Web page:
Wednesday, April 16, 2008

Butterfly 'stare' doesn't intimidate birds

08 March 2008

NO ONE likes being stared at. It has long been assumed that the eyespots of butterflies and moths tap into just that fear, but the true function of such wing patterns might be much simpler.

Martin Stevens at the University of Cambridge and colleagues made fake butterflies with a range of patterns on their wings. Some were round and "eye-like", others had square or barred patterns. They placed the fake insects in woodland, then recorded any bird attacks on them. The team thought that if eyespots function as a deterrent because they look like eyes then the butterflies with eye-like shapes should be attacked less. In fact, butterflies with eyespots survived no better than those with other obvious shapes. However, butterflies with the largest markings, regardless of shape, suffered 30 per cent fewer attacks (Behavioral Ecology, DOI: 10.1093/beheco/arm162). Conspicuousness, the team conclude, not eye mimicry, is what deters predators.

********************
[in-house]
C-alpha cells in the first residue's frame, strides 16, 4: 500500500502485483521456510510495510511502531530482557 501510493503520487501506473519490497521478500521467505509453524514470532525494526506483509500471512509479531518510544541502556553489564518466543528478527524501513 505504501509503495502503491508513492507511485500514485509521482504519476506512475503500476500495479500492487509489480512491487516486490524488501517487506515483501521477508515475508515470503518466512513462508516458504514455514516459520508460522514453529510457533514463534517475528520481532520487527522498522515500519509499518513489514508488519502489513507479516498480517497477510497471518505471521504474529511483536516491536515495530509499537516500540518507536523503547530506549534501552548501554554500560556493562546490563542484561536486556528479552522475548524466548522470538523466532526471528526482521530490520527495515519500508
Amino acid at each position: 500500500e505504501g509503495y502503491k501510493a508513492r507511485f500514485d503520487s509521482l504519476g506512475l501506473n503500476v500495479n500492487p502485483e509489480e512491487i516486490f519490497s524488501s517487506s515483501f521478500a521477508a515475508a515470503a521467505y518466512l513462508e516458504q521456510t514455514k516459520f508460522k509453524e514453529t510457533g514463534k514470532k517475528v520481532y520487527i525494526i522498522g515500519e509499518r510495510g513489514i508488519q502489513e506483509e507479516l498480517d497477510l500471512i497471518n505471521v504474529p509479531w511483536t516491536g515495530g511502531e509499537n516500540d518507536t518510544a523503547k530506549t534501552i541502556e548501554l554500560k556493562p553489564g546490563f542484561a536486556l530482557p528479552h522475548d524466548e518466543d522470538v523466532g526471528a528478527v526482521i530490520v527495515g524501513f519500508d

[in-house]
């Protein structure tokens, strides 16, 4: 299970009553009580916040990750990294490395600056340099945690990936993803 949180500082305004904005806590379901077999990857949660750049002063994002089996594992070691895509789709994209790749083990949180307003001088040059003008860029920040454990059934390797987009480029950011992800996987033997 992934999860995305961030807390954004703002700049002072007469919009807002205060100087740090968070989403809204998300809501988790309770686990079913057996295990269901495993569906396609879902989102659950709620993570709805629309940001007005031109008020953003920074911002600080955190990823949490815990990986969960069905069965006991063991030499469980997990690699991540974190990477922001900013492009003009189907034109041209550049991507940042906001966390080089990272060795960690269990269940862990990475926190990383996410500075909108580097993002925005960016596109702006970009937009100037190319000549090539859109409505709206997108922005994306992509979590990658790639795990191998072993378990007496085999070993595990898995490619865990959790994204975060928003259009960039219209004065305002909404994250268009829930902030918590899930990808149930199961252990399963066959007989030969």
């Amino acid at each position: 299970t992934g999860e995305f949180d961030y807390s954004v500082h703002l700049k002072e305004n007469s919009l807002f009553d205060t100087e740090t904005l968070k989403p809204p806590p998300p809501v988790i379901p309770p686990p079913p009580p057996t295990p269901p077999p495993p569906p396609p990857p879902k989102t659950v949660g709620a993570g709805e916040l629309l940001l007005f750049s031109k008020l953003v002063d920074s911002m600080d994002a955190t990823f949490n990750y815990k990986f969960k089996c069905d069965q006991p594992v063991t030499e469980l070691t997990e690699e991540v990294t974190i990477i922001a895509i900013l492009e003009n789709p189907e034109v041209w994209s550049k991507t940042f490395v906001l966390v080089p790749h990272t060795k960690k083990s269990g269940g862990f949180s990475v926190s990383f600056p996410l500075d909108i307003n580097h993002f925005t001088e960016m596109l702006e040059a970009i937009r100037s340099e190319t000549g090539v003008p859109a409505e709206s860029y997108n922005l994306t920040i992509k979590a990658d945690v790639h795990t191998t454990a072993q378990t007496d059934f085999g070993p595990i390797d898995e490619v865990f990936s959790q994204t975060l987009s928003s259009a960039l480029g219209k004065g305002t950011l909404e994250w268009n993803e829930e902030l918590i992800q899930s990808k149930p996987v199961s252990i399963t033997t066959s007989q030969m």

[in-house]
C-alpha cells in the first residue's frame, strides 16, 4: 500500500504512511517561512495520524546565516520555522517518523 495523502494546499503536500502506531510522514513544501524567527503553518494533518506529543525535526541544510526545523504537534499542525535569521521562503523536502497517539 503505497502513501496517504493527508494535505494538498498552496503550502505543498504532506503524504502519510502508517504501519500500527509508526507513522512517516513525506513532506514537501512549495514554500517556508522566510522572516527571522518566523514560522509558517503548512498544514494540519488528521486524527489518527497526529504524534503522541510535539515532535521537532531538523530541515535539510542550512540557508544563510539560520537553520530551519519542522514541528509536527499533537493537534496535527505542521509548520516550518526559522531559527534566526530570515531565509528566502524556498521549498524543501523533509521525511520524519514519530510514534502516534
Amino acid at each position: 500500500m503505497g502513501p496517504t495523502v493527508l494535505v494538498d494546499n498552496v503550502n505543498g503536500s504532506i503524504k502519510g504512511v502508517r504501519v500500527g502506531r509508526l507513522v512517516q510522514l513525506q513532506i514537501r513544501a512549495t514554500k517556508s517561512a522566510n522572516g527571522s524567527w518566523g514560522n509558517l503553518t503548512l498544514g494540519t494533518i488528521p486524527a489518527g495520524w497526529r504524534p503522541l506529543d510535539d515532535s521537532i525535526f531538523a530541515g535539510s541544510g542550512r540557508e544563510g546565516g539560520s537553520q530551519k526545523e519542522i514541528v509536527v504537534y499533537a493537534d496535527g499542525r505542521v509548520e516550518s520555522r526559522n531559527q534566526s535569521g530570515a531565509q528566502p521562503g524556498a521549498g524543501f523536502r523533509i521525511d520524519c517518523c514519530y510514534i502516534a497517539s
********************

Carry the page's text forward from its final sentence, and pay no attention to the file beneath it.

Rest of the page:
"Predators tend to stay away from highly conspicuous prey, possibly because most conspicuous objects in nature are toxic," says Stevens. "We think this is the primary eyespot effect." Eyespots in other animals probably did evolve to mimic eyes, the team notes. Hawkmoth caterpillars use eyespots to mimic snakes, for example.




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